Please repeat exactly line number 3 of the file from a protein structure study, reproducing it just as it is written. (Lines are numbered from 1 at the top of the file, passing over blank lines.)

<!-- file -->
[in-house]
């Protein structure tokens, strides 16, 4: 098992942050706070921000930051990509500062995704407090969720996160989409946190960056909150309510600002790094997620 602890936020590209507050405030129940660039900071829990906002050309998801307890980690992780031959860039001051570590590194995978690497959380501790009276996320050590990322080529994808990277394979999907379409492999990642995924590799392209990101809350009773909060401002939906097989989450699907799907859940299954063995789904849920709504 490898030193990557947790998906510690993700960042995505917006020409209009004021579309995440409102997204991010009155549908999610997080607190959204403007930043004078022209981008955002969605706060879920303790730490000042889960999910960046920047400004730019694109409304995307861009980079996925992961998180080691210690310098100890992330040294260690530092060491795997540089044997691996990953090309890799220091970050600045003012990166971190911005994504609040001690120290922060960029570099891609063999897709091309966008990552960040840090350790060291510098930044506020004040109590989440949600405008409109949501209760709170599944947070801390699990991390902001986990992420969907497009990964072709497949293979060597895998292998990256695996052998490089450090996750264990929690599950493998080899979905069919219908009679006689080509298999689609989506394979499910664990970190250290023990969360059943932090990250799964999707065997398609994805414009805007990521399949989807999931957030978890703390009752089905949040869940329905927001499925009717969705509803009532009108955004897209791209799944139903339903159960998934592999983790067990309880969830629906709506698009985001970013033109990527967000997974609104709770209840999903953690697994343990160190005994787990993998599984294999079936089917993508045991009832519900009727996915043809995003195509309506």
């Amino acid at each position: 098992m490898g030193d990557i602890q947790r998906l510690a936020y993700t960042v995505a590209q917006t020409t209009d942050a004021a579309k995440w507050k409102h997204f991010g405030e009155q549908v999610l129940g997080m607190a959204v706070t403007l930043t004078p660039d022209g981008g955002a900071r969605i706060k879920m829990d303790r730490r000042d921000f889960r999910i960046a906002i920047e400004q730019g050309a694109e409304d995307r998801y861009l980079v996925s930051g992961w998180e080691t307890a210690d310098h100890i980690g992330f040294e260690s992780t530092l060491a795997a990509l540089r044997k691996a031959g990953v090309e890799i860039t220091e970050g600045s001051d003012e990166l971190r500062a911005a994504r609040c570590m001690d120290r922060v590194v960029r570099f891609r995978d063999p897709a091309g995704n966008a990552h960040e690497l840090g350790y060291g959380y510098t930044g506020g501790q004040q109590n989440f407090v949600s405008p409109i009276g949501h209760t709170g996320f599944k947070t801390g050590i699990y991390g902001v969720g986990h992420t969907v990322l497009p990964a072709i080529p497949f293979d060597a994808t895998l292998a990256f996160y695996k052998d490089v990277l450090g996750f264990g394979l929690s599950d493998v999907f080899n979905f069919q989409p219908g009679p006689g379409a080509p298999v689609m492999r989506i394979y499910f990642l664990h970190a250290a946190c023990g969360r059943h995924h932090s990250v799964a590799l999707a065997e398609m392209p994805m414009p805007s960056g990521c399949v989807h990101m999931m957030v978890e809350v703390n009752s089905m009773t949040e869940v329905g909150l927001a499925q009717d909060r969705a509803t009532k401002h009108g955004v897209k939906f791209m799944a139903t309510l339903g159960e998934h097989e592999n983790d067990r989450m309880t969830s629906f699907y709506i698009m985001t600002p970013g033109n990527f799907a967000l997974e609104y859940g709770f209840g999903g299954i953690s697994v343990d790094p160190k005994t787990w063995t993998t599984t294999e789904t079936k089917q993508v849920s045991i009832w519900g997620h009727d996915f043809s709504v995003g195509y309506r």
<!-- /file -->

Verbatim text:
């Amino acid at each position: 098992m490898g030193d990557i602890q947790r998906l510690a936020y993700t960042v995505a590209q917006t020409t209009d942050a004021a579309k995440w507050k409102h997204f991010g405030e009155q549908v999610l129940g997080m607190a959204v706070t403007l930043t004078p660039d022209g981008g955002a900071r969605i706060k879920m829990d303790r730490r000042d921000f889960r999910i960046a906002i920047e400004q730019g050309a694109e409304d995307r998801y861009l980079v996925s930051g992961w998180e080691t307890a210690d310098h100890i980690g992330f040294e260690s992780t530092l060491a795997a990509l540089r044997k691996a031959g990953v090309e890799i860039t220091e970050g600045s001051d003012e990166l971190r500062a911005a994504r609040c570590m001690d120290r922060v590194v960029r570099f891609r995978d063999p897709a091309g995704n966008a990552h960040e690497l840090g350790y060291g959380y510098t930044g506020g501790q004040q109590n989440f407090v949600s405008p409109i009276g949501h209760t709170g996320f599944k947070t801390g050590i699990y991390g902001v969720g986990h992420t969907v990322l497009p990964a072709i080529p497949f293979d060597a994808t895998l292998a990256f996160y695996k052998d490089v990277l450090g996750f264990g394979l929690s599950d493998v999907f080899n979905f069919q989409p219908g009679p006689g379409a080509p298999v689609m492999r989506i394979y499910f990642l664990h970190a250290a946190c023990g969360r059943h995924h932090s990250v799964a590799l999707a065997e398609m392209p994805m414009p805007s960056g990521c399949v989807h990101m999931m957030v978890e809350v703390n009752s089905m009773t949040e869940v329905g909150l927001a499925q009717d909060r969705a509803t009532k401002h009108g955004v897209k939906f791209m799944a139903t309510l339903g159960e998934h097989e592999n983790d067990r989450m309880t969830s629906f699907y709506i698009m985001t600002p970013g033109n990527f799907a967000l997974e609104y859940g709770f209840g999903g299954i953690s697994v343990d790094p160190k005994t787990w063995t993998t599984t294999e789904t079936k089917q993508v849920s045991i009832w519900g997620h009727d996915f043809s709504v995003g195509y309506r």